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Despite passing out of the Texas Senate over a month ago, a piece of conservative priority legislation may be dying in the Texas House.

Senate Bill 1891 by State Sen. Kelly Hancock (R–North Richland Hills) seeks to cap the growth of state spending at population plus inflation, a longtime goal for fiscal conservatives.

Though the legislature must pass a balanced budget (meaning spending can be no greater than anticipated revenues), the state constitution and enacting statutes only limit the spending growth in certain areas. The net effect is that less than half of the total appropriated funds are subject to a cap.

SB 1891 seeks to fix this problem by including dedicated tax revenue into the total “consolidated general revenue appropriations.”

The result is a meaningful cap on state spending that, should it be passed into law, would curb out-of-control budgets like the ones passed this session. But while the Senate passed the bill on April 9 on a largely party-line vote, the bill has been languishing in the Texas House ever since.

On April 11, shortly after receiving the bill from the Senate, House Speaker Dennis Bonnen referred it to the Committee on Appropriations chaired by State Rep. John Zerwas (R–Richmond).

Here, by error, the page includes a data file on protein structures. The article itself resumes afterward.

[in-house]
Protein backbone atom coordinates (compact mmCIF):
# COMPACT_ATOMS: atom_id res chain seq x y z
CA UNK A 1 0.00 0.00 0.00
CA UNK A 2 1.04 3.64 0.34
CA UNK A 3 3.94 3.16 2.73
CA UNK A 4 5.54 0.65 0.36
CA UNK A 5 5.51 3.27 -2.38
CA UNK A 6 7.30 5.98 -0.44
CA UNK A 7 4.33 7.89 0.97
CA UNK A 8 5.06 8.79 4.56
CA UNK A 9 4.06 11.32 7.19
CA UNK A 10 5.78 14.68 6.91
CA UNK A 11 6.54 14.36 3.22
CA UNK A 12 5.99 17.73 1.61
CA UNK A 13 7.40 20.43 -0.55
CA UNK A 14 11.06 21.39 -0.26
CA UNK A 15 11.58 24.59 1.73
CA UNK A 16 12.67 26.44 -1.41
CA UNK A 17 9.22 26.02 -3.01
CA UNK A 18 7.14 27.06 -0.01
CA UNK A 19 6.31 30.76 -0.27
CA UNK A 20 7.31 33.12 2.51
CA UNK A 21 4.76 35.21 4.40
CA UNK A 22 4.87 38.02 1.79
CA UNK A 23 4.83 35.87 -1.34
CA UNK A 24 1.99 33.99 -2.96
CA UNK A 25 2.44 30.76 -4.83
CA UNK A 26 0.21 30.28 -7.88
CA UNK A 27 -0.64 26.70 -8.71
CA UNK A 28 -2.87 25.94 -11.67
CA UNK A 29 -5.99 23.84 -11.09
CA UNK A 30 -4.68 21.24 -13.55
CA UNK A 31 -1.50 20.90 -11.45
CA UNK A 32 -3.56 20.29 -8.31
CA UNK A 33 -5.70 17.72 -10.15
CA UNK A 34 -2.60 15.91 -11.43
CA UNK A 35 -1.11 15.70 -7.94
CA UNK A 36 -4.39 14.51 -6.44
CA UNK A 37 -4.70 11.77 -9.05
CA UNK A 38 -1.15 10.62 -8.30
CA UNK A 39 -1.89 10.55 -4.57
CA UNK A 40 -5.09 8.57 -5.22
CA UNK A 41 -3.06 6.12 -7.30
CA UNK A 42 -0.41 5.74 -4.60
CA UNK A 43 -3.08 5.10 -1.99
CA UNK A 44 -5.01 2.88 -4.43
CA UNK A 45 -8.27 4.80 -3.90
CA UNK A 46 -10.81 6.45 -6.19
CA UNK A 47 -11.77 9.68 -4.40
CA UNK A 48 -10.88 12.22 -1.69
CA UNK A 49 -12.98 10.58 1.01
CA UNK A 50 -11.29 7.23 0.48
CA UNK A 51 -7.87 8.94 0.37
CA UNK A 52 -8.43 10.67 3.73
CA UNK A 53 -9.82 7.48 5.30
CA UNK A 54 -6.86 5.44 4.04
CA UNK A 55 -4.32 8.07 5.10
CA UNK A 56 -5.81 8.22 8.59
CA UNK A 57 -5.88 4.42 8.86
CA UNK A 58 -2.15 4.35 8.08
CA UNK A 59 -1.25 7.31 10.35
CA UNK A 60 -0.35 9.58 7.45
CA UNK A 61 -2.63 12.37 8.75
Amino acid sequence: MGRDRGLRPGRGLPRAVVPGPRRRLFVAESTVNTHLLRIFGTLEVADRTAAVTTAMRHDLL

Since then, lawmakers have taken no further action on the bill, with leadership thus far refusing to even schedule the bill for consideration.

That could spell doom for strong state spending limits this session. The deadline for House committees to vote out Senate bills is this Saturday, May 18. And with rules requiring committee schedules to be laid out for five days, Zerwas would have to act fast to schedule a public hearing.

Of course, a public hearing is not required, and with similar legislation having been heard in previous sessions, it should be pretty clear by now who is on which side.

In any case, the clock is ticking for the bill to have a chance at reaching the House floor. Otherwise, Texas taxpayers will again be pushed aside by politicians in favor of bloated budgets and skyrocketing spending.

Both Bonnen and Zerwas did not respond to requests for comment. This article will be updated should they respond. 

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